Sooner or later people will have to pay water charges, warns Varadkar
Leo Varadkar has reopened the controversy over the future of Irish Water, warning that "sooner or later" householders will have to pay charges.
The Social Protection Minister criticised Fianna Fáil for its focus on getting rid of charges in the talks leading to the minority government deal, saying he believed issues such as health were more important.
"I just think that they got themselves off the hook during the election campaign," Mr Varadkar said. "I've no doubt that sooner or later in Ireland people will pay domestic water charges. It might not be in a year's time or two years' time or nine months' time. I don't know when, but that's the direction of travel in the world and that's European law," he added.
Mr Varadkar said there is a compelling case for paying charges.
"It's the best way to ring-fence money and invest in infrastructure and the best way to encourage people to conserve," he told Newstalk Radio's Pat Kenny.
Mr Varadkar denied the minority government is a hostage to Fianna Fáil deciding when to pull the plug. But he conceded that government numbers make up only around a third of the Dáil and "that does require us to do things differently... It does mean we'll probably be able to do less than we would like to do or less than previous governments have been able to do."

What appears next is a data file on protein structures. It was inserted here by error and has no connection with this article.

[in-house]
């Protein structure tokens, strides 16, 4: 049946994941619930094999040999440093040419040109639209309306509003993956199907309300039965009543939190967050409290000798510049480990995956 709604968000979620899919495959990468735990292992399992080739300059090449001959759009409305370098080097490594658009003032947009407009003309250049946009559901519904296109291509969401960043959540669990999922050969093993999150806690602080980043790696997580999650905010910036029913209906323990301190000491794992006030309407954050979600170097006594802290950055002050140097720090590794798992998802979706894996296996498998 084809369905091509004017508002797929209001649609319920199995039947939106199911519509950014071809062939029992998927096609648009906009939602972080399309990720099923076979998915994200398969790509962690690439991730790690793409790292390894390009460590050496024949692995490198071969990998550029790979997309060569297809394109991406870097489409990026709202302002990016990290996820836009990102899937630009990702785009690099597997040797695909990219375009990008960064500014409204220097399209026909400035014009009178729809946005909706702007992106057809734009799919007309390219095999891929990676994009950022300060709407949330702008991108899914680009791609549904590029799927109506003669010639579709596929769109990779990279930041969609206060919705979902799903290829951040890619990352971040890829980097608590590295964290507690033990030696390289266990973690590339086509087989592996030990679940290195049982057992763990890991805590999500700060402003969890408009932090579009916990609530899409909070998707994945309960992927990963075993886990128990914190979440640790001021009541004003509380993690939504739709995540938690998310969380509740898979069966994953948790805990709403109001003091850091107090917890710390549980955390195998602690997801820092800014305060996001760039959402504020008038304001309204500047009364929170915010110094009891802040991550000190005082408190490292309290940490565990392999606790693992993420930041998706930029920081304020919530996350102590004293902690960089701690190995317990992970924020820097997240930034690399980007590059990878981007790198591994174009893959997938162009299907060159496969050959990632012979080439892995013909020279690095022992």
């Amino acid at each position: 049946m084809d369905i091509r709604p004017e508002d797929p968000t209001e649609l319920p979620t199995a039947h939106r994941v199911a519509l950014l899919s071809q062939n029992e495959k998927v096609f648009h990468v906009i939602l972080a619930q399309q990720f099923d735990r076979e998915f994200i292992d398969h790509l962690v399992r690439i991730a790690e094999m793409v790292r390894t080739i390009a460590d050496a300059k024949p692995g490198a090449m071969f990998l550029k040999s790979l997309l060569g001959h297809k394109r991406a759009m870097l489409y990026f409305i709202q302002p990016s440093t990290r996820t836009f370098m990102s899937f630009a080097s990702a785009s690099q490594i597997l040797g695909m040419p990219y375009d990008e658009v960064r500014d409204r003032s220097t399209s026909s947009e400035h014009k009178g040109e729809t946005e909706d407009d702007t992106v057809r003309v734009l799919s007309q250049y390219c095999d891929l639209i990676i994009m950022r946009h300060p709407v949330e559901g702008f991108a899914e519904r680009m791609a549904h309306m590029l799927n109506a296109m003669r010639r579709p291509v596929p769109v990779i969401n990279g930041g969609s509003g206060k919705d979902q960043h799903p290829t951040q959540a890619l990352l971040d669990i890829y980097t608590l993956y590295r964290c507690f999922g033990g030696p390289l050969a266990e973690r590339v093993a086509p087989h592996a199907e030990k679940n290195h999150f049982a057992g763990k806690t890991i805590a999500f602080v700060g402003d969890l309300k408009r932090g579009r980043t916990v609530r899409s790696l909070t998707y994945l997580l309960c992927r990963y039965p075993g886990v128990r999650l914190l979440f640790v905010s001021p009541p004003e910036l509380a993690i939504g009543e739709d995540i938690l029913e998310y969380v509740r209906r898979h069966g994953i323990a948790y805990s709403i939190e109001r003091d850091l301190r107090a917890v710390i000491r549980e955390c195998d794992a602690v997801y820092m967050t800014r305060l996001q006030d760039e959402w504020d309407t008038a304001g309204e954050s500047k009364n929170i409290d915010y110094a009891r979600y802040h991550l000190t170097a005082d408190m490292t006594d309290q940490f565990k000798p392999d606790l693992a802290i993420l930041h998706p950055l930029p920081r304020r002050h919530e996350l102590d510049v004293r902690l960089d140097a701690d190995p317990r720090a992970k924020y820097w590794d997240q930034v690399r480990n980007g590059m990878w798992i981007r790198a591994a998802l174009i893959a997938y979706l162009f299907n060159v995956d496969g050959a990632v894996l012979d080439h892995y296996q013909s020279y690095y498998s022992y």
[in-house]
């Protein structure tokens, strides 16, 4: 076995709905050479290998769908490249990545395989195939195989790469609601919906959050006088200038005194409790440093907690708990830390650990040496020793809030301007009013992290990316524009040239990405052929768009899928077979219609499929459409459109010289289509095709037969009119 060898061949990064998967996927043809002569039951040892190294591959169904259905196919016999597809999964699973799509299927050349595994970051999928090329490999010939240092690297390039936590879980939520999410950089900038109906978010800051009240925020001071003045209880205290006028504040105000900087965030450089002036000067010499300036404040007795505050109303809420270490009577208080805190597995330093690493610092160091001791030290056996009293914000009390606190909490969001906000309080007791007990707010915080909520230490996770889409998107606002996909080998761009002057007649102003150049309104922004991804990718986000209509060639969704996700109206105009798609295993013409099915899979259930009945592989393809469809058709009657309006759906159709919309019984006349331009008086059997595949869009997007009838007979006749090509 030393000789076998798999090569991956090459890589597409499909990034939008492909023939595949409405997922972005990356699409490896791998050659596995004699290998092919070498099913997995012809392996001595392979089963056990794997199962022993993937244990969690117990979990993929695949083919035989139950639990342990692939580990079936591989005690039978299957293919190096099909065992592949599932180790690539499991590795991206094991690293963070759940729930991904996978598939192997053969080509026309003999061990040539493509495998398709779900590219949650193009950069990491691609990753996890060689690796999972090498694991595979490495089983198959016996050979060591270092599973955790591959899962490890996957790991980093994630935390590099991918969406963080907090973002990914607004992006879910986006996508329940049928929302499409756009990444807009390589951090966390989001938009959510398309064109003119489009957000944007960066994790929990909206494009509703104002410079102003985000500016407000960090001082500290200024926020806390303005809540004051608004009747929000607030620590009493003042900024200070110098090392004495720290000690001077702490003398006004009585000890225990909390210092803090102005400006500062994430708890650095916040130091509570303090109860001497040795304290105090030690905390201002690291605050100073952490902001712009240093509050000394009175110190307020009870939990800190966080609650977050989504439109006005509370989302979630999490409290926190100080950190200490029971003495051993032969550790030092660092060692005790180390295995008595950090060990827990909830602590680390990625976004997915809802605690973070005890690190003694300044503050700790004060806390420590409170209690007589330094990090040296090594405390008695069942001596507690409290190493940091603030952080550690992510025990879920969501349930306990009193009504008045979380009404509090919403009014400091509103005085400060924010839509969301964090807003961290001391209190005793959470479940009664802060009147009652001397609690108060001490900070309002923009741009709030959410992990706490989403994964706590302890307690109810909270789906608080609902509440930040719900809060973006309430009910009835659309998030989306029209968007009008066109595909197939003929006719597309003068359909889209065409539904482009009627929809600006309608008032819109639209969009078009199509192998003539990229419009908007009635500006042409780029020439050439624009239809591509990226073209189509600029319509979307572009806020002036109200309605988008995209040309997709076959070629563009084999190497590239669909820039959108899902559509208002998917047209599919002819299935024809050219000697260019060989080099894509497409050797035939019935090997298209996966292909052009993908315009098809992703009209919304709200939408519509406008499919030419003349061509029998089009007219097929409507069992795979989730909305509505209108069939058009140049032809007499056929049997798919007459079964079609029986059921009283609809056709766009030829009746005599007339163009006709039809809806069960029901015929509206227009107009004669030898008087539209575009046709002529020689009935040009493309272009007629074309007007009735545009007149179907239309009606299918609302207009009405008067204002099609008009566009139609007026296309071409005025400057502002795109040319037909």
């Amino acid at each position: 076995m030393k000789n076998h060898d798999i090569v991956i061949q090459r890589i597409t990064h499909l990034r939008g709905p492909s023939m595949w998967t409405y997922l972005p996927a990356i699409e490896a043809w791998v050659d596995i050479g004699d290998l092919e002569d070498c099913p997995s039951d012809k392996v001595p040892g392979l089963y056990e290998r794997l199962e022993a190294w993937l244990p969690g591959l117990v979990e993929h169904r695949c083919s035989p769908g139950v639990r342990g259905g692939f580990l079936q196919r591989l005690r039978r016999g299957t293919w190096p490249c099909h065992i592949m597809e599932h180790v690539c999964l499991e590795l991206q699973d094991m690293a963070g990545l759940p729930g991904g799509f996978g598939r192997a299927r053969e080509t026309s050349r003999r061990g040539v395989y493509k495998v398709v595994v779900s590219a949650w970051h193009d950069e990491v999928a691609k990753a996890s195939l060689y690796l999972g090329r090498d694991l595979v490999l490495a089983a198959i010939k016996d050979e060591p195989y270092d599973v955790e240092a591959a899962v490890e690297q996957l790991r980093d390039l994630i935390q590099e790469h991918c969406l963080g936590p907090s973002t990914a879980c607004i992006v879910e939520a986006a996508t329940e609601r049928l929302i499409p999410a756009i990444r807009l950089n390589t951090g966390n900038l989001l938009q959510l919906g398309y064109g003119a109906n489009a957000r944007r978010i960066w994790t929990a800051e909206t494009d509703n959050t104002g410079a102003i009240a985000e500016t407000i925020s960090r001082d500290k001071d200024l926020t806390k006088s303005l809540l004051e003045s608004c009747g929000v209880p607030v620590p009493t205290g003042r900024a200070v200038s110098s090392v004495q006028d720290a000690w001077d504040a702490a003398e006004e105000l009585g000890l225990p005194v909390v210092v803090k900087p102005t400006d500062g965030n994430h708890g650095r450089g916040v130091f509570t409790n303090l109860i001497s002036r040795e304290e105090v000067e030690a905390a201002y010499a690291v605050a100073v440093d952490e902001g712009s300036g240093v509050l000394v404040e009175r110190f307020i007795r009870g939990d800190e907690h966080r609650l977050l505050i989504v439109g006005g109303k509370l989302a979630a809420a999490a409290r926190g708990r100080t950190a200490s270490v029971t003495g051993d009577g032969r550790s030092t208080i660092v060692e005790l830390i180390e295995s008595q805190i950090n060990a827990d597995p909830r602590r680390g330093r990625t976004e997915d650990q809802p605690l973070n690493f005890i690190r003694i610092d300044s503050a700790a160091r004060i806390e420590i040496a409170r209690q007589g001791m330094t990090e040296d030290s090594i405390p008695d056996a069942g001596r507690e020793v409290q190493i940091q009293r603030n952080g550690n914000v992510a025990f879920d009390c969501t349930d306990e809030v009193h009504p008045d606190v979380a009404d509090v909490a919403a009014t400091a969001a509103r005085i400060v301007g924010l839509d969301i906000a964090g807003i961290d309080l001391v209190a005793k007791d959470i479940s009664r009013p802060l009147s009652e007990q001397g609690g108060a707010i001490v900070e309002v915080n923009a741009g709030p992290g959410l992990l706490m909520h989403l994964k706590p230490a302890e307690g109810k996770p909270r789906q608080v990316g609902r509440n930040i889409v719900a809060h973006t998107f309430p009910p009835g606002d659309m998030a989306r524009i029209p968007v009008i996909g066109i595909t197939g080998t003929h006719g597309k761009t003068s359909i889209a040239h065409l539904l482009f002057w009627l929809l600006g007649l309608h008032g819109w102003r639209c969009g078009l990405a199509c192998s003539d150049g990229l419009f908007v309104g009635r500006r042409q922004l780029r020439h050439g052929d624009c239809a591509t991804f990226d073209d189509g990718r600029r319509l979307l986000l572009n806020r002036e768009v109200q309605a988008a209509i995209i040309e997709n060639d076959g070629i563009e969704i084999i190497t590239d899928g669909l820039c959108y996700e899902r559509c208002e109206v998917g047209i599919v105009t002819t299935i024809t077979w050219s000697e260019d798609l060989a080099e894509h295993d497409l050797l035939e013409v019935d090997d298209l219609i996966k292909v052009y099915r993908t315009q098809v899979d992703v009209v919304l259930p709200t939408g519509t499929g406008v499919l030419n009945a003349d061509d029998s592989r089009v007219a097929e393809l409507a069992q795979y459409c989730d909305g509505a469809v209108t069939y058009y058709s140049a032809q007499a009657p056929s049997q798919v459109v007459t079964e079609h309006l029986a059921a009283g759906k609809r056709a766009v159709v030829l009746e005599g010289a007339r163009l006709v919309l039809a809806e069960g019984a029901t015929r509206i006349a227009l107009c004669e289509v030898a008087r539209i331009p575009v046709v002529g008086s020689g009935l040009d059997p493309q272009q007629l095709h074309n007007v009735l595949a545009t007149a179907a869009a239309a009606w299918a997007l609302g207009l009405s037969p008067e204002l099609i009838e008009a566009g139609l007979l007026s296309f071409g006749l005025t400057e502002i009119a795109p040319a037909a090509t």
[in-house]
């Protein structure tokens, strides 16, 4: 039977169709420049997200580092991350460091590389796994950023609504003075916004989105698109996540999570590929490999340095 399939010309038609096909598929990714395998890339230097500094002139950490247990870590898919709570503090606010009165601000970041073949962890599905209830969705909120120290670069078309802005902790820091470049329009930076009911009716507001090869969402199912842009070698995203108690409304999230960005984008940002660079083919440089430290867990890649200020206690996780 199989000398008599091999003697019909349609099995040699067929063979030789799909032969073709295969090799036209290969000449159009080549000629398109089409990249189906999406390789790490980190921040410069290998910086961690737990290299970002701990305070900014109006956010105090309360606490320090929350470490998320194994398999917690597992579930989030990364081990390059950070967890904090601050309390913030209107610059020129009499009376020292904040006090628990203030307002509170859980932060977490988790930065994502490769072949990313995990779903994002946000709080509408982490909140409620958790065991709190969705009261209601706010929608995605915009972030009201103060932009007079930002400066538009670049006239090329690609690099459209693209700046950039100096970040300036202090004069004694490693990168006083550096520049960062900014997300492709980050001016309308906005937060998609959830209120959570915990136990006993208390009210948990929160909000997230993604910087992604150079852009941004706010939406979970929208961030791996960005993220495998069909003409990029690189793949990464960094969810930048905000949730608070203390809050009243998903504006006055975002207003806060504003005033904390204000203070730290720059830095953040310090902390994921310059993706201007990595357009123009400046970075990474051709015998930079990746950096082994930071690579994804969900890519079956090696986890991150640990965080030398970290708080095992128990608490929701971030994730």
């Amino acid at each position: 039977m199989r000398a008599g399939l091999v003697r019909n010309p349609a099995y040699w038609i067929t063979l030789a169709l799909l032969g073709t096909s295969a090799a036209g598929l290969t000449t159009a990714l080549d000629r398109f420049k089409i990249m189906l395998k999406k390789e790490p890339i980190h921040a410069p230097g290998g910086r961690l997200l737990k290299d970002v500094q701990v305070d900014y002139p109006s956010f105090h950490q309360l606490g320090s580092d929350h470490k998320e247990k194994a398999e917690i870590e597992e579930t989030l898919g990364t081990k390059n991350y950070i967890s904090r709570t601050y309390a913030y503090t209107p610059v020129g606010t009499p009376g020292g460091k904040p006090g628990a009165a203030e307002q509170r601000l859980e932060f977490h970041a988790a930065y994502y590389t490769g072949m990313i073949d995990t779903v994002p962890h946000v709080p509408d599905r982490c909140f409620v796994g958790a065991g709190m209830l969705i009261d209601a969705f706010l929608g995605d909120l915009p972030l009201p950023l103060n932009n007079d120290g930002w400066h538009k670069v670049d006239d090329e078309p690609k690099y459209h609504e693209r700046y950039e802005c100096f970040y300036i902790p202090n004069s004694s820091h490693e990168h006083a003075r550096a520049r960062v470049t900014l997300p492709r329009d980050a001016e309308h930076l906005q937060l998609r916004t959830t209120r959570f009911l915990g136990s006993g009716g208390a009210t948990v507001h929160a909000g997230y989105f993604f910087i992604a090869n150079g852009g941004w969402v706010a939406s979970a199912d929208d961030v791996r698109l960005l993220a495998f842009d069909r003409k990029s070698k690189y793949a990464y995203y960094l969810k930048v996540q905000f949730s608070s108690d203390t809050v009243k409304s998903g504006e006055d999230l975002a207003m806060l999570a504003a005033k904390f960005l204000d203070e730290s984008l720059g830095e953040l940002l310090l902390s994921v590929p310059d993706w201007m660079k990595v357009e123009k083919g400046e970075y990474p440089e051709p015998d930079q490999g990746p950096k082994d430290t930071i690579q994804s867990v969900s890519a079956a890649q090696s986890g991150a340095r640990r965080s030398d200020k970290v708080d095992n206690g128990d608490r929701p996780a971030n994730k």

In relation to his own brief, Mr Varadkar said one of his priorities is examining ways to get more people to get private pensions. He said many countries are introducing compulsory schemes or automatically enrolling people who must consciously choose to opt out.
He said the age at which pensions are paid out is rising.
"It's 66 now. It'll be going up towards 68 over the next couple of years and that is the right thing to do... People are living 20 or 30 years after they retire, which is a great thing on one level but is not sustainable from a pensions point of view, so we will over time have to increase the pension age," Mr Varadkar said.
The Dublin West TD - viewed as one of the main contenders to take over from Taoiseach Enda Kenny when he steps down as Fine Gael leader - said it's up to Mr Kenny when he decides to go.
"I certainly don't think he should set a date or anything like that because once a politician does that you're a lame duck. That happened to Tony Blair and that happened to Bertie Ahern. And I also don't think it should necessarily be any time soon," he added.
He insisted his party is more concerned with providing "good government" than planning when Mr Kenny should step down. On the row over the location of the new Children's Hospital at St James's, the former health minister said there is no perfect site.
"But when people actually set foot in that place and when they see it in 2020 or 2021, people are going to wonder why we didn't build it 10 years ago."